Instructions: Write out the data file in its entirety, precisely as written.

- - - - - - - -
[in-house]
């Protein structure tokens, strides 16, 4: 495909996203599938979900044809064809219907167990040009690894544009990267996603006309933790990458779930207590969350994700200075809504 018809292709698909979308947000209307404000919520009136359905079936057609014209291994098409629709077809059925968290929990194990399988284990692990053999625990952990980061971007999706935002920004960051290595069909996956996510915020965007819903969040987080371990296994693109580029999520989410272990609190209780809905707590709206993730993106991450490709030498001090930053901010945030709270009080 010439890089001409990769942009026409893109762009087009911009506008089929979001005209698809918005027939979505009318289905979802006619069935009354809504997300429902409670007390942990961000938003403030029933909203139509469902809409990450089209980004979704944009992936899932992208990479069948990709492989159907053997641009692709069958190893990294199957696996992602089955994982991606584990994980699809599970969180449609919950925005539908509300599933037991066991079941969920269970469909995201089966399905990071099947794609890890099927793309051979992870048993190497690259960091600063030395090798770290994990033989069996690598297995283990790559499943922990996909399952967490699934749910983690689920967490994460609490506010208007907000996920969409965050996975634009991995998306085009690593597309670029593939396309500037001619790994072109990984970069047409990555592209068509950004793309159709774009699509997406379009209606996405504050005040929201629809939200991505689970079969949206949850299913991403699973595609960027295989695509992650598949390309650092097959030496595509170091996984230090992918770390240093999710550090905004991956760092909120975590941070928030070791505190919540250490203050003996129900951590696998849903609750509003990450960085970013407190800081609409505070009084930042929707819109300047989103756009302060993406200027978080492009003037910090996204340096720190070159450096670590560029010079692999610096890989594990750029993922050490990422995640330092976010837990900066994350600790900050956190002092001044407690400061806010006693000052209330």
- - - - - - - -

[in-house]
């Protein structure tokens, strides 16, 4: 495909996203599938979900044809064809219907167990040009690894544009990267996603006309933790990458779930207590969350994700200075809504 018809292709698909979308947000209307404000919520009136359905079936057609014209291994098409629709077809059925968290929990194990399988284990692990053999625990952990980061971007999706935002920004960051290595069909996956996510915020965007819903969040987080371990296994693109580029999520989410272990609190209780809905707590709206993730993106991450490709030498001090930053901010945030709270009080 010439890089001409990769942009026409893109762009087009911009506008089929979001005209698809918005027939979505009318289905979802006619069935009354809504997300429902409670007390942990961000938003403030029933909203139509469902809409990450089209980004979704944009992936899932992208990479069948990709492989159907053997641009692709069958190893990294199957696996992602089955994982991606584990994980699809599970969180449609919950925005539908509300599933037991066991079941969920269970469909995201089966399905990071099947794609890890099927793309051979992870048993190497690259960091600063030395090798770290994990033989069996690598297995283990790559499943922990996909399952967490699934749910983690689920967490994460609490506010208007907000996920969409965050996975634009991995998306085009690593597309670029593939396309500037001619790994072109990984970069047409990555592209068509950004793309159709774009699509997406379009209606996405504050005040929201629809939200991505689970079969949206949850299913991403699973595609960027295989695509992650598949390309650092097959030496595509170091996984230090992918770390240093999710550090905004991956760092909120975590941070928030070791505190919540250490203050003996129900951590696998849903609750509003990450960085970013407190800081609409505070009084930042929707819109300047989103756009302060993406200027978080492009003037910090996204340096720190070159450096670590560029010079692999610096890989594990750029993922050490990422995640330092976010837990900066994350600790900050956190002092001044407690400061806010006693000052209330």